|Break up compacted soil||Alfalfa, mammoth red clover, daikon radish, yellow sweet clover|
|Protect from soil erosion||Fast-growing and over-wintering crops like winter wheat, crimson clover, hairy vetch|
|Conserve soil moisture||Grasstype crops: rye, wheat, sorghum-sudangrass hybrid, medic and indianhead lentils|
Just like most things in gardening, variety is king. Mix and match cover crops to multiply their benefits. Choose a deep-rooted tall crop with a surface cover crop, or a heavy flowering crop with a grass, or some other combination.
Here are some great cover crop combinations:
Peas(cowpea or winter pea) and radishes (daikon radish): peas provide nitrogen so radishes grow deep roots and grow tall so peas can climb them. Break up hard soil and add lots of nitrogen.
Grass-legume combo (hairy vetch/red clover + winter rye, bell beans + oats, etc): Many benefits including better soil cover, better decomposition (carbon-nitrogen ratio), enhanced growth (more mulch later)
Rye, hairy vetch, crimson clover, winter peas: winter annual cover crops to be mowed after flower in spring
There is a great page here from the Rodale institute with information on common cover crop species. The charts there are awesome and you might check that out when considering species to plant.
Now that you have selected your cover crop species, it’s time to plant. Planting is a big topic and really depends on the crop varieties you have selected and your goals. For example, you might have an apple tree orchard you’d like to attract bees to for pollination. You might choose a fast flowering plant like buckwheat and plant around a month before the apple trees bloom. The cover crop blooming the same time as the apple trees helps attract pollinators to the orchard. If planting a fertilizer cover crop, you might choose a hardy winter crop, plant in fall when the garden is finished, and mow down in the spring just after the cover crop flowers.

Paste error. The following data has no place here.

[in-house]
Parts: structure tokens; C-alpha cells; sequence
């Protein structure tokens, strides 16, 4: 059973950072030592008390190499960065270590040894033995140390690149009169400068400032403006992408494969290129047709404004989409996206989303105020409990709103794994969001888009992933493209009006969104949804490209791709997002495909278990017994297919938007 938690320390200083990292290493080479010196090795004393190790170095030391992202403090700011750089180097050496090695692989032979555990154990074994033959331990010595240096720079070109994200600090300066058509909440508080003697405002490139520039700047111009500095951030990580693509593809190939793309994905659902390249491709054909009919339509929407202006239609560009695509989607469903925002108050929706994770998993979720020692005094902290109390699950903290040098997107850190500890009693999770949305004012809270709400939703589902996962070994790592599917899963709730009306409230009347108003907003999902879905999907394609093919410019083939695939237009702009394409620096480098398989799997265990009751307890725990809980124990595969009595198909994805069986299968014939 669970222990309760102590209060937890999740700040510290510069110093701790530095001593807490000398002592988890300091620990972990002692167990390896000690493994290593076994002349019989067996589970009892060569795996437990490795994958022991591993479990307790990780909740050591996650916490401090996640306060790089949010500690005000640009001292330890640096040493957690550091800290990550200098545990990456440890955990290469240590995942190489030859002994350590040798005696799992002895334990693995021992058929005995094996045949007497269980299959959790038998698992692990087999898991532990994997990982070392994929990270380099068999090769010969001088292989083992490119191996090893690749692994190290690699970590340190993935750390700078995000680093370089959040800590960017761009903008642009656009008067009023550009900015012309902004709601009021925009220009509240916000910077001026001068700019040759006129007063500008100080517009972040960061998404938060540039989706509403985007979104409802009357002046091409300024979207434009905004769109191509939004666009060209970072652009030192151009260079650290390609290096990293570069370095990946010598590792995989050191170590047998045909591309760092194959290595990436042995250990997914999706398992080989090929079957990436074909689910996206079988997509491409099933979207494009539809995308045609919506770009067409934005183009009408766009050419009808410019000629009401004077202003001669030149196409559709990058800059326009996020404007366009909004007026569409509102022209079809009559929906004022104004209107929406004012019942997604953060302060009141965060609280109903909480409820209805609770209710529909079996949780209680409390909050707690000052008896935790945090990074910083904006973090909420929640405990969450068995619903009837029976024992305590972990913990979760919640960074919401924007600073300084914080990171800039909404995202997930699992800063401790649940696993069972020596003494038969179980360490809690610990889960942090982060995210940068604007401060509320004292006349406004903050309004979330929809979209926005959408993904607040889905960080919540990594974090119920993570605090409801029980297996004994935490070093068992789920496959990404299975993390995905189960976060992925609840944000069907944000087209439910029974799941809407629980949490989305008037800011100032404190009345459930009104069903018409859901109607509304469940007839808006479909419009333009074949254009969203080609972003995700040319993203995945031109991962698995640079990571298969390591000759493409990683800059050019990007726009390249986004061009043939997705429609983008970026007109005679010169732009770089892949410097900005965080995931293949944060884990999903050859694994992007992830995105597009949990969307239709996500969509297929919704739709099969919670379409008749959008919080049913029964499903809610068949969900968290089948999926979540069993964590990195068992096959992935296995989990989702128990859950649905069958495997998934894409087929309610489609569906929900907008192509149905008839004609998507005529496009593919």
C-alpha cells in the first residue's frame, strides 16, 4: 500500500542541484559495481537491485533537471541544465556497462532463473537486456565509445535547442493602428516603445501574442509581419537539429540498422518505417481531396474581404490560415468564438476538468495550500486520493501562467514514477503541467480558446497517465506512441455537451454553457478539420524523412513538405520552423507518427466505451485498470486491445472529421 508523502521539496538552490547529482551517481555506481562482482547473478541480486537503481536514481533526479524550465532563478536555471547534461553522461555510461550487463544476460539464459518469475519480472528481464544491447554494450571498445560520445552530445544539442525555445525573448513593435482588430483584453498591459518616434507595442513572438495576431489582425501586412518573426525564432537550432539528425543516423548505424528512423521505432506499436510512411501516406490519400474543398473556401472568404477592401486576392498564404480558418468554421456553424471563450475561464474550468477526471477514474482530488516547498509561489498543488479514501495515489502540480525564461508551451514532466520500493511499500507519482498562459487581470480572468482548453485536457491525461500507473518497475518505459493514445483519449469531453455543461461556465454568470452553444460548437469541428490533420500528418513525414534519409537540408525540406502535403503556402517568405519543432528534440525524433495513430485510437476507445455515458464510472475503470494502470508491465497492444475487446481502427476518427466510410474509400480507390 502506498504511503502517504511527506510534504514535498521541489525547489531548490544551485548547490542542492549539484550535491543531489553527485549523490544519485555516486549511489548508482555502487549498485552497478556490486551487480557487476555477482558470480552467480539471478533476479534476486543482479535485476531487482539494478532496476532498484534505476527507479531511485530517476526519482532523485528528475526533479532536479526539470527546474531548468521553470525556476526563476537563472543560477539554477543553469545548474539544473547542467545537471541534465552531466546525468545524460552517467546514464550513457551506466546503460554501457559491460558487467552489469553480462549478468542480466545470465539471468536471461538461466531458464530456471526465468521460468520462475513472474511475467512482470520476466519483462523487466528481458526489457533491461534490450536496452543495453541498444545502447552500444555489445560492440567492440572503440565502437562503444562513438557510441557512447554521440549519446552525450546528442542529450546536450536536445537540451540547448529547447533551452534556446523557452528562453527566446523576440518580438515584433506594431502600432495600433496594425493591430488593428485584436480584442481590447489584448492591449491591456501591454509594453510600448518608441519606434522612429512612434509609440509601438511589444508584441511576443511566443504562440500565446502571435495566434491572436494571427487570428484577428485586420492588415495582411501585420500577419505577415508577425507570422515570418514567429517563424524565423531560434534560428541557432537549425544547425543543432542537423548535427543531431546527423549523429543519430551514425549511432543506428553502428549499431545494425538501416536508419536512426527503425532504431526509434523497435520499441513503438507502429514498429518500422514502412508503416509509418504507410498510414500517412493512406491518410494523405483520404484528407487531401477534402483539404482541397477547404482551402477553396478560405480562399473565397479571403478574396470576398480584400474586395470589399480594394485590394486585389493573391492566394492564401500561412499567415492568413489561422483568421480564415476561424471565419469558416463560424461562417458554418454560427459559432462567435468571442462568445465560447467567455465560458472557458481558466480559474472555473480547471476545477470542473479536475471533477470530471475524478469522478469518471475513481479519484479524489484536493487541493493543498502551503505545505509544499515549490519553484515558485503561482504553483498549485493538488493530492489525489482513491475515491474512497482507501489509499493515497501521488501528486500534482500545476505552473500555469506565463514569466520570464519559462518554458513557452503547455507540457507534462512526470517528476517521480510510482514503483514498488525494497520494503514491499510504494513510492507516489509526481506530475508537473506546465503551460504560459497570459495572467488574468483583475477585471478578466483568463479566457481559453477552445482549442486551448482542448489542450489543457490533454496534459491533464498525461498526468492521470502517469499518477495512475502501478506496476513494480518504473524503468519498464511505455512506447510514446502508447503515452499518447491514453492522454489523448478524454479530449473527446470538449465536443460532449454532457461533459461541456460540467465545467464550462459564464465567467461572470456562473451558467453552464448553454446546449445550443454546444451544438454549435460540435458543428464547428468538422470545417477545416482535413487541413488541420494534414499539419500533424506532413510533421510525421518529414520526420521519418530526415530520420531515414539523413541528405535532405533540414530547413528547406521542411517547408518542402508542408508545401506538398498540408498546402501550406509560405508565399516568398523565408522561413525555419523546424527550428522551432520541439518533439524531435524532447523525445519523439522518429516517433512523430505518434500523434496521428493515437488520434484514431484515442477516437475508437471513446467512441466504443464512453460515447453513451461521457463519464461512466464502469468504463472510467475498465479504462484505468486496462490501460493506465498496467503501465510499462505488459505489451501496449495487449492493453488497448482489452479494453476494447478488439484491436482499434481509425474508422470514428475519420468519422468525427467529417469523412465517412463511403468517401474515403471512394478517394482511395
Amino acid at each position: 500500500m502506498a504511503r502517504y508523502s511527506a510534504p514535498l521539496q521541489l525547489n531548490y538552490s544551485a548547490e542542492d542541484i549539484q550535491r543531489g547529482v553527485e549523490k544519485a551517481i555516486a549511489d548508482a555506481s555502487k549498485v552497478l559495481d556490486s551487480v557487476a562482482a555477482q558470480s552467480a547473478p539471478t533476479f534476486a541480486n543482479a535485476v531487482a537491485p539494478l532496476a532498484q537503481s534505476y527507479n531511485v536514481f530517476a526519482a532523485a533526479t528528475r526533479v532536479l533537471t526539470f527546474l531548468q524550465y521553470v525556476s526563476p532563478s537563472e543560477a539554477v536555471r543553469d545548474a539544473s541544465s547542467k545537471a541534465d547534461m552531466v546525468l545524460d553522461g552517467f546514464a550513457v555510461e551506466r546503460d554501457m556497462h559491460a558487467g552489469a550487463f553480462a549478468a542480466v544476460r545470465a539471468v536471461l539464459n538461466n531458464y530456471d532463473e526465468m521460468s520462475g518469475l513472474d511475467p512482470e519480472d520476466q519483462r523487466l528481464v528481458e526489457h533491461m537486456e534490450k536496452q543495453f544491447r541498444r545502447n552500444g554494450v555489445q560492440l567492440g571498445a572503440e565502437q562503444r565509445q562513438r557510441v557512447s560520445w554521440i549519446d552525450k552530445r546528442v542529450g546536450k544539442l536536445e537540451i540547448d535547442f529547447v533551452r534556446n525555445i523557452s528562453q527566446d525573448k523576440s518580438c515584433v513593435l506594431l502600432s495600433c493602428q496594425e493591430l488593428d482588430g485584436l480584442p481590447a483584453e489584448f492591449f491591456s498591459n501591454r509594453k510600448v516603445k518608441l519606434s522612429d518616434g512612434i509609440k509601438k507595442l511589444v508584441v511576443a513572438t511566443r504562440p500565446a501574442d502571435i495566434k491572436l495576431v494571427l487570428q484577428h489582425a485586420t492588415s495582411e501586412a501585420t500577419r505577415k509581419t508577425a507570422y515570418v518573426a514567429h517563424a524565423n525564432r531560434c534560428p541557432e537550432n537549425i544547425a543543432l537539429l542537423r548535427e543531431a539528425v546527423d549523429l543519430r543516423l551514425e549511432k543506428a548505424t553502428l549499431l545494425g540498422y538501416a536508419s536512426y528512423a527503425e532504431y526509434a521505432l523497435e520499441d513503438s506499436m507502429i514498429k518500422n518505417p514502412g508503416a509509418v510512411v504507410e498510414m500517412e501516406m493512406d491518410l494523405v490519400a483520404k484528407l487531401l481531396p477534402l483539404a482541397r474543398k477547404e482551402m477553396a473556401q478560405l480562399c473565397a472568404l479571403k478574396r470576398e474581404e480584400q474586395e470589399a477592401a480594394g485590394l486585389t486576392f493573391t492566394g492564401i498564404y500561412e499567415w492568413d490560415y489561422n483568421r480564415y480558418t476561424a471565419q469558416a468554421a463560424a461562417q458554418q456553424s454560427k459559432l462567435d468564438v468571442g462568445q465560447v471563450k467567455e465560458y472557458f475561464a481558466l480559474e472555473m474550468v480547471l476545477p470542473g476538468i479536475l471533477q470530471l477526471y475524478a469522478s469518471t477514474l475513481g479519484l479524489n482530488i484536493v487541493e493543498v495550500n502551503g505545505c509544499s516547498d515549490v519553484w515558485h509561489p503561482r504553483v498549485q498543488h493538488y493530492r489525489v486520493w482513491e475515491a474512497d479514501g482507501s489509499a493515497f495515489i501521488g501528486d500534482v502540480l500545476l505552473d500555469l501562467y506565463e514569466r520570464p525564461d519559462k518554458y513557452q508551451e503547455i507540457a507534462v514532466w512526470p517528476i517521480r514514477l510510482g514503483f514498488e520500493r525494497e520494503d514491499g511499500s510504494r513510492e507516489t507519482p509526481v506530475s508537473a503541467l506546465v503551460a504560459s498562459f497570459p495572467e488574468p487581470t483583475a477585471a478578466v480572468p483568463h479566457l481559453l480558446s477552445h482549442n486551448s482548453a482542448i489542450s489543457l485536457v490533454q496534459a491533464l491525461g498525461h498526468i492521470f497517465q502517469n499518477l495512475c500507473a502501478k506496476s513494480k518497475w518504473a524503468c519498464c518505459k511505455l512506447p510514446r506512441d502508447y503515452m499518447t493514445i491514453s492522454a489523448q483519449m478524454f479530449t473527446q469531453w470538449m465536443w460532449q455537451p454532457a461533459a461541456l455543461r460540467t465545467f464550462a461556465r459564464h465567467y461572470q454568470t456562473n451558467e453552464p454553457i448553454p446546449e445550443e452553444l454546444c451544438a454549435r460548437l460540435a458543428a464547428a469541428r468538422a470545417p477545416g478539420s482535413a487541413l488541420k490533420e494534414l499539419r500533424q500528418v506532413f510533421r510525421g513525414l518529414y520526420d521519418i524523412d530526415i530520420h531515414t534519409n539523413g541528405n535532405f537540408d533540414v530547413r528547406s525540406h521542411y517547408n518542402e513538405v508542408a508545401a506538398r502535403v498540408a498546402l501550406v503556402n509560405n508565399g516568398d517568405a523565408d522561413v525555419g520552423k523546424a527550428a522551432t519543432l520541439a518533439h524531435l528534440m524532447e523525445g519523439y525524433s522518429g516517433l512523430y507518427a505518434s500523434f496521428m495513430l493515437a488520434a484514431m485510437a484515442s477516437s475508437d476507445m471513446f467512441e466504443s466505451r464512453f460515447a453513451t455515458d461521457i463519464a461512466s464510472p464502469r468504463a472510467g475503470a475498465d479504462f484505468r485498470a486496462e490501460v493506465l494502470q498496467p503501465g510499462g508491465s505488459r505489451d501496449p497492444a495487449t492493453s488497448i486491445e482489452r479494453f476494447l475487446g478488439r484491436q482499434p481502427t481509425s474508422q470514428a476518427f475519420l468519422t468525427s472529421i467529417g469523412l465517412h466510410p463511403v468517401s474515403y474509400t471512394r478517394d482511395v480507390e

Harvesting your cover crop is another big topic that depends on the varieties you have chosen and your goals. Here are two main factors:
Timing: Some cover cropping strategies won’t need mowing at all. They will reseed themselves and come back each year. Others will be perennials you cut every two years at the height of their maturity. Some cover crops will be cut right before you plant the cash crop while others will be planted to grow or bloom at the same time. Think about your goals for the cover crop, and when/how you harvest will follow.
Method of cutting: Some cover crops are designed to be mown down. But if you’re using the cover crop for fertilizer/nutrients, you’ll want to “turn under” the cover crop – get the green manure covered so it composts without UV exposure so the soil gets maximum benefit. Another method is to “roll” the cover crop – basically just roll over the crop so all the stalks break and it forms a nice thick mulch as it dies and decomposes on the surface.
Now you’ve chosen your cover crop, planted it, and harvested it for the benefit of your garden. What a great way to use nature! I hope this introduction has inspired you to try this excellent natural farming technique in your own garden!